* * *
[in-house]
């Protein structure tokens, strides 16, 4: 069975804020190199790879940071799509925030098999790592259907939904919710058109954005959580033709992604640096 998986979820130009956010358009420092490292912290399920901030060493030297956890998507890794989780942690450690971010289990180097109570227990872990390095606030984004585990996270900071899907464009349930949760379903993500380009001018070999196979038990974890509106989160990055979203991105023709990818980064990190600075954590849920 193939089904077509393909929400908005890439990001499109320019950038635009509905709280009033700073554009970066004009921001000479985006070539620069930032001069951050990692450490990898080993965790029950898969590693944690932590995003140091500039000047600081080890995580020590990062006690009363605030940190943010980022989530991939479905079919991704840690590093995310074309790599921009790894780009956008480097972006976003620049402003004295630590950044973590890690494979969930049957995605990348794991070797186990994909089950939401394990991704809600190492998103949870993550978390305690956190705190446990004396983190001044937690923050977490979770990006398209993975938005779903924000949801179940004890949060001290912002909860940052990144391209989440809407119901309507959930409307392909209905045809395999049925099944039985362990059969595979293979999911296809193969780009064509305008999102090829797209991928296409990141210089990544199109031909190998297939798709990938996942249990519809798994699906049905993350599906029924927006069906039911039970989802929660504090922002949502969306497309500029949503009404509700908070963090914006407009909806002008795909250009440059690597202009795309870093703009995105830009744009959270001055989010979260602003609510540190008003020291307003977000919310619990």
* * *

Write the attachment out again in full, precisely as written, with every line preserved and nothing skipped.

[in-house]
């Protein structure tokens, strides 16, 4: 069975804020190199790879940071799509925030098999790592259907939904919710058109954005959580033709992604640096 998986979820130009956010358009420092490292912290399920901030060493030297956890998507890794989780942690450690971010289990180097109570227990872990390095606030984004585990996270900071899907464009349930949760379903993500380009001018070999196979038990974890509106989160990055979203991105023709990818980064990190600075954590849920 193939089904077509393909929400908005890439990001499109320019950038635009509905709280009033700073554009970066004009921001000479985006070539620069930032001069951050990692450490990898080993965790029950898969590693944690932590995003140091500039000047600081080890995580020590990062006690009363605030940190943010980022989530991939479905079919991704840690590093995310074309790599921009790894780009956008480097972006976003620049402003004295630590950044973590890690494979969930049957995605990348794991070797186990994909089950939401394990991704809600190492998103949870993550978390305690956190705190446990004396983190001044937690923050977490979770990006398209993975938005779903924000949801179940004890949060001290912002909860940052990144391209989440809407119901309507959930409307392909209905045809395999049925099944039985362990059969595979293979999911296809193969780009064509305008999102090829797209991928296409990141210089990544199109031909190998297939798709990938996942249990519809798994699906049905993350599906029924927006069906039911039970989802929660504090922002949502969306497309500029949503009404509700908070963090914006407009909806002008795909250009440059690597202009795309870093703009995105830009744009959270001055989010979260602003609510540190008003020291307003977000919310619990």